However, to ensure that positive candidate experience occurs, employers must implement job-relevant assessments. For instance, simulated job-task assessments allow employers to measure people and their potential in performing tasks for that particular job.

Kevin shared that there has been an increase in the use of job/task simulation based assessments for employers, which also help candidates learn more about the company and gain insight into the types of tasks expected from them. “What we found this year in the data is that the CandE-winning candidates, those candidates from the companies who have the higher ratings, they’re having to complete simulated job tasks about 25% more often than all the other companies that participated,” he says.

What Do Candidates Want From Their Application Experience?

In considering assessments, automation and other approaches, we have to look at what candidates genuinely want besides a positive experience. Short answer: They want the job, but the hard reality is that not everyone can be hired.

The competitive differentiators for what candidates want differ each year, but Kevin shares that the backbone differentiators that help create a positive candidate experience are consistency and communication through the process — though this is difficult to sustain. The hallmarks are “consistent communication, expectation setting, asking for feedback and providing feedback through the transparency aspect,” Kevin says.

In addition to providing transparency and consistent communication throughout the entire process, ending with a definitive and timely closure can help round out the candidate’s experience.

Timely closure allows rejected candidates to move on to a position that may better fit them, and without delay, Kevin says.

Adopting feedback, job related assessments, and automated candidate communications for high volume roles as part of a company’s hiring process can significantly improve the overall candidate experience. Candidates ultimately want the position they have applied to, but with a stream of consistent communication and transparency, they can walk away with a great experience no matter what.

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Read the Transcript

Announcer:

Welcome to Science 4-Hire with your host, Dr. Charles Handler. Hiring is hard. Pre-hire talent assessments can help you ease the pain. Whether you don’t know where to start, or just want to stay on top of the trends, Science 4-Hire provides 30 minutes of enlightenment on best practices and news from the front lines of the employment testing universe. So get ready to learn as Dr. Charles Handler and his all-star guests lend old-school knowledge with new-wave technology to educate and inform you about all things talent assessment.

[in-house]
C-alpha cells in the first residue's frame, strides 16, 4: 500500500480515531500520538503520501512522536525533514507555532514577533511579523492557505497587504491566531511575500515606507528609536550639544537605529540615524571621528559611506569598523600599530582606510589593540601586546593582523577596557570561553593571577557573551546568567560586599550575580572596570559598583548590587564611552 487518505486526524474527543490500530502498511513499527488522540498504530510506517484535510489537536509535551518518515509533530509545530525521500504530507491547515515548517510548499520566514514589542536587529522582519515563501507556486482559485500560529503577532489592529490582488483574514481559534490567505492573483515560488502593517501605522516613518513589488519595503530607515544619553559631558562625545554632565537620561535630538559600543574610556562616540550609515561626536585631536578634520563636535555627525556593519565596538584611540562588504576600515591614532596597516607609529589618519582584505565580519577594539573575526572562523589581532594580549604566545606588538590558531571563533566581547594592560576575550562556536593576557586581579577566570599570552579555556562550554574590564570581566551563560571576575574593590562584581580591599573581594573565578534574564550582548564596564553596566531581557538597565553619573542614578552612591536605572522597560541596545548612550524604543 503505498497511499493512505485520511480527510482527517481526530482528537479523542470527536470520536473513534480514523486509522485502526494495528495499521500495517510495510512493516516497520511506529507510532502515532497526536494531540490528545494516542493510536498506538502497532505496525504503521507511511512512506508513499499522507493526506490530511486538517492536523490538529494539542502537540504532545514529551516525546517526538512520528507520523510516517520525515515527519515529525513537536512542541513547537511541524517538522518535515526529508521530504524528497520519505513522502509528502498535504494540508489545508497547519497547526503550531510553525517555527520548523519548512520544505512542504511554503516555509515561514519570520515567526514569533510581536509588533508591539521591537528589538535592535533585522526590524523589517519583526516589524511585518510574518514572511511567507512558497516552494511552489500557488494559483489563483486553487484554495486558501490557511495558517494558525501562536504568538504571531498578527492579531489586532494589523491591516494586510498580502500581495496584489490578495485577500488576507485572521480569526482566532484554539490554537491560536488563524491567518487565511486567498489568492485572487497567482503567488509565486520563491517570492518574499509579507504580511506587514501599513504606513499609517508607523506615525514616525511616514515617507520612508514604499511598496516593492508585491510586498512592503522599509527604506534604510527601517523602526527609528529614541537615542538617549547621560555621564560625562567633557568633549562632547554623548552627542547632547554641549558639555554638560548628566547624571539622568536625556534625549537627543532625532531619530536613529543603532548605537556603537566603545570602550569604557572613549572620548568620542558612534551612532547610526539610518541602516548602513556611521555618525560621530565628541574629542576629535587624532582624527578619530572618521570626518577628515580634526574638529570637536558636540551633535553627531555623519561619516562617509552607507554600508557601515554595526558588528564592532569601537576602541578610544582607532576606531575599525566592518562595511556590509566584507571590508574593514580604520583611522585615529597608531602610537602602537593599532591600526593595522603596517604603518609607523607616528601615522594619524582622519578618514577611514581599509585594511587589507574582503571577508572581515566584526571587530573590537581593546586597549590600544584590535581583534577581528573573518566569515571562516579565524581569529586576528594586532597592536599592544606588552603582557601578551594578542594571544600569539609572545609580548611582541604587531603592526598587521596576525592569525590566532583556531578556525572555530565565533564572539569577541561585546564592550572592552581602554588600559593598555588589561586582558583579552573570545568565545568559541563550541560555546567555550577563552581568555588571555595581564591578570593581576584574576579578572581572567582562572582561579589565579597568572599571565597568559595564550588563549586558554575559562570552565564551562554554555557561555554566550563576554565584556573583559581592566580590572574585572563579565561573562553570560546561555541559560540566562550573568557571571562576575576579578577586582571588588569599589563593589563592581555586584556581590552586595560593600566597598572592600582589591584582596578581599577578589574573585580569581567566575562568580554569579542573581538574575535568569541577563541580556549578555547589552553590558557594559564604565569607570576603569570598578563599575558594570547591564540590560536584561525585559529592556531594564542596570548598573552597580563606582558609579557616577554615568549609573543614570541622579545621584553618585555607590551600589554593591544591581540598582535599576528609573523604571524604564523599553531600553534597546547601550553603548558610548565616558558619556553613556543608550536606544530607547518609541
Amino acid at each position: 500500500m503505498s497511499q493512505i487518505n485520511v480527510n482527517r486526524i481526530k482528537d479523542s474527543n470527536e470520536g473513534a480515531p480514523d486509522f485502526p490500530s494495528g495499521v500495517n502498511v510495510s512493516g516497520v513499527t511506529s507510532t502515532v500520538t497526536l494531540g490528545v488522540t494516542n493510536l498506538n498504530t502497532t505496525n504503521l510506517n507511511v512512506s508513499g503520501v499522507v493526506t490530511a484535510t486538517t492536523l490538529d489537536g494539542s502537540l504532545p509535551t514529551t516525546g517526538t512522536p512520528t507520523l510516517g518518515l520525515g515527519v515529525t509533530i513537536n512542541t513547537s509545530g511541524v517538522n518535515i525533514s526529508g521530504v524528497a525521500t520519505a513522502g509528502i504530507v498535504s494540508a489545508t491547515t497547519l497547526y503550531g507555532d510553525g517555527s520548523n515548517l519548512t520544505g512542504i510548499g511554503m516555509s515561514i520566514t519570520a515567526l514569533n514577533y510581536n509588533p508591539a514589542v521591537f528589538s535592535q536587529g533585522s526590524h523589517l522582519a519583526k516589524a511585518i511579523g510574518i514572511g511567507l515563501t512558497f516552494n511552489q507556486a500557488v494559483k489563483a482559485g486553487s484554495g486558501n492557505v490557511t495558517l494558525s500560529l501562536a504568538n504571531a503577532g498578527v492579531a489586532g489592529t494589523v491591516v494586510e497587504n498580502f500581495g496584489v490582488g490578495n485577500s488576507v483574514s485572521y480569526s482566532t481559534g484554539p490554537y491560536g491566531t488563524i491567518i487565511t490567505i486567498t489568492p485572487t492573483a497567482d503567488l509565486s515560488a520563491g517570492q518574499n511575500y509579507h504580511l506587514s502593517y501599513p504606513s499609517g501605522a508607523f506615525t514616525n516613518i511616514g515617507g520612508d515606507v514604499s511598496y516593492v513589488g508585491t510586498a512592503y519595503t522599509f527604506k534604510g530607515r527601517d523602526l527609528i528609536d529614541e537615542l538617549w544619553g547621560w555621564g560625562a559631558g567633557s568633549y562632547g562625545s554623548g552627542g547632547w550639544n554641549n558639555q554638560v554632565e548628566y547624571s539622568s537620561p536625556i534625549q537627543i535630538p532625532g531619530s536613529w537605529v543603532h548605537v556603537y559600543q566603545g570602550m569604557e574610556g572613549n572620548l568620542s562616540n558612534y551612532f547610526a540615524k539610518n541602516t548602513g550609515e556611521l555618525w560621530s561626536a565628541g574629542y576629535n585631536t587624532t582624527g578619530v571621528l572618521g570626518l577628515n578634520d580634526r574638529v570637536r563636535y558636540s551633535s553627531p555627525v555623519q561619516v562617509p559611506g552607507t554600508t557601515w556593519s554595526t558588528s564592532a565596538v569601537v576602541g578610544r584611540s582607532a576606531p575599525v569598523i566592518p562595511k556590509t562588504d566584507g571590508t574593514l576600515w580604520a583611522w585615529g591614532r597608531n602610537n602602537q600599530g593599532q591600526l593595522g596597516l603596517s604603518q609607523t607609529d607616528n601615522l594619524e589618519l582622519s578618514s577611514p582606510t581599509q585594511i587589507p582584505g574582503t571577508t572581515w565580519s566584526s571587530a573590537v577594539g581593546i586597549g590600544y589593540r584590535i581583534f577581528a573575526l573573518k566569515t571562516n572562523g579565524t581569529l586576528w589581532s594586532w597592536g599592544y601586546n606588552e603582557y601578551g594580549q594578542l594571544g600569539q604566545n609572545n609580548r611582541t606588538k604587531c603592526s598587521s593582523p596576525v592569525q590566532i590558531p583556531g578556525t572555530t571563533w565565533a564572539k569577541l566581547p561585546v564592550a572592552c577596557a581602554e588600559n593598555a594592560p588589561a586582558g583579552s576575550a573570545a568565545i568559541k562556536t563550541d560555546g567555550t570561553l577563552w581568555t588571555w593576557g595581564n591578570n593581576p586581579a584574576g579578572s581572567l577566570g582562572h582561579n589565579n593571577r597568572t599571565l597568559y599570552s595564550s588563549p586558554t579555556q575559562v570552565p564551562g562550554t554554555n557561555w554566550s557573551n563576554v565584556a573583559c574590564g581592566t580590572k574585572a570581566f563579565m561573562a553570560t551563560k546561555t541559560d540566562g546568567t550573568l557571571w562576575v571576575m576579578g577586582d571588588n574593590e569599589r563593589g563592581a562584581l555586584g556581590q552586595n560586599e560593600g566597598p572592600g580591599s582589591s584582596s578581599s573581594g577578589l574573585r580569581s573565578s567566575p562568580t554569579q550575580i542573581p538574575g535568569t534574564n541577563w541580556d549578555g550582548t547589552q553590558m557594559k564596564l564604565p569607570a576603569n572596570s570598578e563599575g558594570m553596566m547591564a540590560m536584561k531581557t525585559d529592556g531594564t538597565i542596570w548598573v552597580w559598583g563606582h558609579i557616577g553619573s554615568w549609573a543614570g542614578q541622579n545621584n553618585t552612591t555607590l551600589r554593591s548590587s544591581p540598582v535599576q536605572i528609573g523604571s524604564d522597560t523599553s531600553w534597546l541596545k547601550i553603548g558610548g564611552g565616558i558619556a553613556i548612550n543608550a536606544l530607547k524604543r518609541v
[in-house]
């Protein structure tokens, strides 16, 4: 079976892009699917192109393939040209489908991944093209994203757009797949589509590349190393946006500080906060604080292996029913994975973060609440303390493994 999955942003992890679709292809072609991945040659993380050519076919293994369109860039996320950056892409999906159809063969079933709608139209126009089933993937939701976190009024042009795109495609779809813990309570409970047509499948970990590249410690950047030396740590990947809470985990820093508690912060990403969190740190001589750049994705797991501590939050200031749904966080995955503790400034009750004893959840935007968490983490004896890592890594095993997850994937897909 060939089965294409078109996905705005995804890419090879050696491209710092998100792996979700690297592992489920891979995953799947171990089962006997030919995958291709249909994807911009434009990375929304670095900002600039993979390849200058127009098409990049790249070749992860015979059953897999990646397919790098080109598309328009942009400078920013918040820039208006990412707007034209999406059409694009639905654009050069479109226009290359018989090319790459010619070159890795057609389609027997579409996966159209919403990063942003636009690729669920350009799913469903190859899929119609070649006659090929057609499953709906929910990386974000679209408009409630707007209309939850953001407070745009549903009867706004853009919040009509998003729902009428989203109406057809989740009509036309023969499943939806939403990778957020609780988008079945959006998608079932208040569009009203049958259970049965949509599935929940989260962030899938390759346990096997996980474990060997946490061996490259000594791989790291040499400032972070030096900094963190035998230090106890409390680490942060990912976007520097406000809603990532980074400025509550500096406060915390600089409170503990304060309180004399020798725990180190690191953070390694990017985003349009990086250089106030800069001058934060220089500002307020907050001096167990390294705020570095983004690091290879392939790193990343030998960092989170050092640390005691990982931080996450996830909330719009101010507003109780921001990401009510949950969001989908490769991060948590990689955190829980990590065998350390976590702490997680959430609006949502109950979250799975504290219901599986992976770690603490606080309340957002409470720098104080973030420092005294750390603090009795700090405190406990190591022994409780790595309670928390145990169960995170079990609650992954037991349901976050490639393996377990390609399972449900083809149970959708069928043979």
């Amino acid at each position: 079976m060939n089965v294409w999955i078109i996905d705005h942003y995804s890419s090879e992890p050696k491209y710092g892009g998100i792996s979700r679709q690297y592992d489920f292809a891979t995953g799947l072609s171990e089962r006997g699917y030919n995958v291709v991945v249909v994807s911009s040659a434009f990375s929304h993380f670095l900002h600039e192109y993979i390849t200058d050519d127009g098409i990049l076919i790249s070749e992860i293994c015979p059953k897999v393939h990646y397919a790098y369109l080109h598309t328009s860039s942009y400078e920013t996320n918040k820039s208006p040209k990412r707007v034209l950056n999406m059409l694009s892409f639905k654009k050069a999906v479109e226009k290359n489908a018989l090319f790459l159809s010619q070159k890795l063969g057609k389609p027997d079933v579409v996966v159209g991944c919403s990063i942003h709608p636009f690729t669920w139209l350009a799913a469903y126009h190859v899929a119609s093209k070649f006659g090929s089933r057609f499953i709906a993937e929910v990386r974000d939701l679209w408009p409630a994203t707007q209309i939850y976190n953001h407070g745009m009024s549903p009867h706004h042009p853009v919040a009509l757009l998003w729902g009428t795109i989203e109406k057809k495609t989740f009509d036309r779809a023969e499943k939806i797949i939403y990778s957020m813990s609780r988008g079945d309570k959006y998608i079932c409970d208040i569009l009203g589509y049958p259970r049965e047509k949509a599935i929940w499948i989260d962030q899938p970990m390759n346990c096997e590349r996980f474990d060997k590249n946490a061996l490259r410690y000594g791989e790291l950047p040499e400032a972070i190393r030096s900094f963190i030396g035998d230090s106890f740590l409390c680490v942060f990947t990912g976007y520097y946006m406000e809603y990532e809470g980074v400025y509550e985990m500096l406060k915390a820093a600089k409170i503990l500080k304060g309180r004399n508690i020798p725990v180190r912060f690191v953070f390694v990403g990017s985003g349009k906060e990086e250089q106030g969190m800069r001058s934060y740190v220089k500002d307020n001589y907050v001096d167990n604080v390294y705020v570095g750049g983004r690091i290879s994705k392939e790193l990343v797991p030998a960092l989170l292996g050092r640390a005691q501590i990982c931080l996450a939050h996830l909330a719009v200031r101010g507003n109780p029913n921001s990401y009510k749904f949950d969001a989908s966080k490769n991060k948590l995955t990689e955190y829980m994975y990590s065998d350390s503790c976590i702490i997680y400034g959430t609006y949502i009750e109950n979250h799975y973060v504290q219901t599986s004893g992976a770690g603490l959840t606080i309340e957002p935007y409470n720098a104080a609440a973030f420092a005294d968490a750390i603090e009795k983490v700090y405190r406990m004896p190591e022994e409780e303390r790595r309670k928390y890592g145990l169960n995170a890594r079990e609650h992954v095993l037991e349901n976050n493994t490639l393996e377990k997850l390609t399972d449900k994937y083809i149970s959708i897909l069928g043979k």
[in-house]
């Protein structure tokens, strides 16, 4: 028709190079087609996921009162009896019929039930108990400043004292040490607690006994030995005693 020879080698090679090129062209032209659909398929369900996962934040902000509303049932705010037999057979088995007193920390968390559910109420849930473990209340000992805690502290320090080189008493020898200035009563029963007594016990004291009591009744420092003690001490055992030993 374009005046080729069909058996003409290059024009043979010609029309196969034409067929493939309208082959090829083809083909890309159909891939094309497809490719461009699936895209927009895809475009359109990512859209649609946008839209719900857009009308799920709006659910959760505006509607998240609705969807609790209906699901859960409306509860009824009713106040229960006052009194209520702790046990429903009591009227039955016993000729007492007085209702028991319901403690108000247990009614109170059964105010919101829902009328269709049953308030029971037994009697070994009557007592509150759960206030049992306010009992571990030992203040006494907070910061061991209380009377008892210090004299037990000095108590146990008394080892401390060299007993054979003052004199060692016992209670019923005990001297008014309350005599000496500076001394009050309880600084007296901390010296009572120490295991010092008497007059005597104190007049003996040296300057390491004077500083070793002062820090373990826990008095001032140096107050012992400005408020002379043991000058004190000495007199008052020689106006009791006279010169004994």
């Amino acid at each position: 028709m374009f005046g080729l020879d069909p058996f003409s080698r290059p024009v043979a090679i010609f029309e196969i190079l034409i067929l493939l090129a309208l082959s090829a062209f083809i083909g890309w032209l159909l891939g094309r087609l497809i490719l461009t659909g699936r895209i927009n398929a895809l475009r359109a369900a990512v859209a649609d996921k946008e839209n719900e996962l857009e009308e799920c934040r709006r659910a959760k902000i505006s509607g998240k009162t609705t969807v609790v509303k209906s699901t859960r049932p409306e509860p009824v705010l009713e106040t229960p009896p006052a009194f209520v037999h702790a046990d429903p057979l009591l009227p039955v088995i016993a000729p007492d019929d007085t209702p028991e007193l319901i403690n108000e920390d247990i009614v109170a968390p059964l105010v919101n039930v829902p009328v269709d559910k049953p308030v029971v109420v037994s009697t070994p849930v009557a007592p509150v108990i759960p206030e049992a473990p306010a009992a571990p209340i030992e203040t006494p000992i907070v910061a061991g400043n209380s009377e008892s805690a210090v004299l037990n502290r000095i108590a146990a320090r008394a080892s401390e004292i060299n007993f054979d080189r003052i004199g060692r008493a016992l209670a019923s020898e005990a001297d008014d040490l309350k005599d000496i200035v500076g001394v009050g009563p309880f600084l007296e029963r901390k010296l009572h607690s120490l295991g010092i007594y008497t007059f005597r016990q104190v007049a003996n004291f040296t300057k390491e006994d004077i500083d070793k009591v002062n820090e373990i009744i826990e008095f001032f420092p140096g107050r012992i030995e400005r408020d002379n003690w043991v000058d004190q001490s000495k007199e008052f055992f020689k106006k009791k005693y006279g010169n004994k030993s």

Dr. Charles Handler:

Hello everyone, and welcome to the latest edition of Science 4-Hire. I have an awesome guest with me here today. Someone I’ve known for a long time and have been able to collaborate with a little bit here and there. And that’s always been super enjoyable. That is Mr. Kevin Grossman from the Talent Board. Welcome Kevin.

Kevin Grossman:

Charles. Thank you so much for having me. It’s great to see you and talk with you again.

Dr. Charles Handler:

I always ask my guests to introduce themselves. They typically do a better job than I can. So Kevin, love for you to tell our audience a little bit about yourself.

Kevin Grossman:

Charles. Thank you again very much for having me. So I’ve been in the HR and recruiting technology space primarily for well over 20 years now, probably 22-plus, somewhere in that vicinity. But for the past six years and counting now, I’ve been running Talent Board. So what Talent Board is, also known as the Candidate Experience Awards or the CandEs, for short, which a lot of people know by that name. Every year we do benchmark research around the candidate experience globally — North America, EMEA, APAC and now Latin America as well.

And basically working with employers big and small across industries that are willing to ask for anonymous feedback from their candidates and across a variety of questions that include overall ratings to candidate journey ratings, to just telling the employers about what their experience was like and what their perception of fairness was like, as well, which is something that is very important.